Will the Drone War Sink Pakistani Cooperation?
Perhaps the most frightening detail of the ever-growing U.S. war in the “Af-Pak” theater — even expanding into the usually quiet off-season of the cold Afghan winter — is that the war could be lost for the U.S. in a country where it can’t acknowledge putting boots on the ground: Pakistan.
Pakistani president Asif Ali Zardari has been cooperative with Obama’s designs for the neighborhood — especially in providing a vital lifeline for U.S. supplies — even though the former is under constant assault for not doing more to end the covert drone war on Pakistani soil. But it’s not clear how much longer Zardari’s government or, more generally, Pakistan’s help in the Afghan war will last. But even though the Hellfire missiles fired from U.S. remote aircraft could be the very factor that pushes less compliant Pakistanis into power, Obama seems intent on surging both the C.I.A. and contractors that are carrying out these drone attacks.
In a chilling piece of admittedly speculative thinking about the ramifications of political fighting in Karachi, Juan Cole sketches out a scenario where recent spats may work their way into politics in Islamabad and potentially bring down the government. In the last week, more than 40 people have died in fighting between two political parties in the southern port city and financial hub of around 15 million.
Just as a massive supply-line “surge” is surely being ramped up to outfit and feed the tens of thousands of U.S. soldiers, spooks and mercenaries (to say nothing of other contractors in non-fighting roles) making their way into the theater, one of the paths of these goods — into Karachi and through the Khyber Pass — could be at risk. Cole writes that
were security in Karachi substantially to worsen, it could form a further impediment to the US and NATO’s use of the port city to transship essential matériel up to the Khyber Pass and into Afghanistan.
Cole acknowledges that such a level of instability is not imminently upon us, but his larger point is that this fighting could affect politics the capital because one of the groups, the Muhajir Qaumi Movement (MQM), is a coalition partner of the other, Zardari’s governing Pakistan People’s Party (PPP). The MQM is threatening to withdraw from the government, alleging that the militants responsible for the attacks on its workers were from a poor district in the city loyal to the PPP.
If the MQM bails, Cole notes, the PPP may not be able to muster enough support in a vote of confidence. If that happens, the main opposition party, The Pakistan Muslim League-Nawaz (PML-N) will have a chance to form a government. But their ability to form a viable coalition is also in question. If PML-N fails, then there will be elections.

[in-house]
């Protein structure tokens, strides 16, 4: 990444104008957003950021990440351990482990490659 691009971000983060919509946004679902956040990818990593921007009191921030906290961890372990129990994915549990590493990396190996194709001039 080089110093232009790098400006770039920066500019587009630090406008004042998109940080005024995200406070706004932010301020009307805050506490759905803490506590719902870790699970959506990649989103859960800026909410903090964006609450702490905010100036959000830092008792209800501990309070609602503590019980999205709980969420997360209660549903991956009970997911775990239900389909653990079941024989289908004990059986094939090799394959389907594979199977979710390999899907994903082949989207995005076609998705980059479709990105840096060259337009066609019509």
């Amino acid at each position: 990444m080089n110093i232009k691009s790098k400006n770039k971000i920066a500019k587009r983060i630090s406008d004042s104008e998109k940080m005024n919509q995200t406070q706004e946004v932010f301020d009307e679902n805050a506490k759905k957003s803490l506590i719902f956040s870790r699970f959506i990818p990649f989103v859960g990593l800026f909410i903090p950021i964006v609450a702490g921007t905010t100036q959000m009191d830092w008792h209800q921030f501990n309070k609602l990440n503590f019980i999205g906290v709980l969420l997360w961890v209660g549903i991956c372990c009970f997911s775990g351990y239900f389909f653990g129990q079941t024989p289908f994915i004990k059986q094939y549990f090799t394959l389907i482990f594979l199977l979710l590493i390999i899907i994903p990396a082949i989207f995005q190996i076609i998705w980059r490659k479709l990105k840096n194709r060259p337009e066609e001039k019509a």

Here’s where the real risk will come in. Many of the religious right parties boycotted the last round of elections because they were held under a military dictatorship. With Musharraf gone, the way is paved for these parties to run and win seats in an open election. They may be able to muster enough support to play kingmakers for one of the larger parties.
The catch is that these potential kingmakers will likely be the most hostile to Obama’s covert war, giving them fodder for the campaign trail as well as a policy goal to pursue should they get a seat at the table.
What’s most troubling is that, as outlined in the must-read post by Nick Turse and Tom Engelhardt at TomDispatch, a part of Obama’s surge that goes largely unmentioned will include beefing up the C.I.A. presence in Afghanistan and Pakistan — and particularly across the largely irrelevant border between the two — to expand a campaign of targeted assassinations there. Write Turse and Engelhardt:
While you’ve heard about President Obama’s surge in American troops and possibly even State Department personnel in Afghanistan, you’ve undoubtedly heard little or nothing about a CIA surge in the region, and yet the Journal’s reporters tell us that Agency personnel will increase by 20-25% in the surge months. By the time the CIA is fully bulked up with all its agents, paramilitaries, and private contractors in place, Afghanistan will represent, according to Julian Barnes of the Los Angeles Times, one of the largest “stations” in Agency history.
Today, in Afghanistan, a militarized mix of CIA operatives and ex-military mercenaries as well as native recruits and robot aircraft is fighting a war “in the shadows” (as they used to say in the Cold War era). This is no longer “intelligence” as anyone imagines it, nor is it “military” as military was once defined, not when U.S. operations have gone mercenary and native in such a big way. This is pure “lord of the flies” stuff — beyond oversight, beyond any law, including the laws of war. And worse yet, from all available evidence, despite claims that the drone war is knocking off mid-level enemies, it seems remarkably ineffective. All it may be doing is spreading the war farther and digging it in deeper.
Talk about “counterinsurgency” as much as you want, but this is another kind of battlefield, and “protecting the people” plays no part in it.
Digging it in deeper, indeed. Digging in deeper, wider, and bigger. With more C.I.A., more drone strikes, and more subsequent civilian deaths, Obama may be digging himself right out of Pakistan. The problem is that without Pakistani support, digging himself out of the Afghanistan mess will be impossible.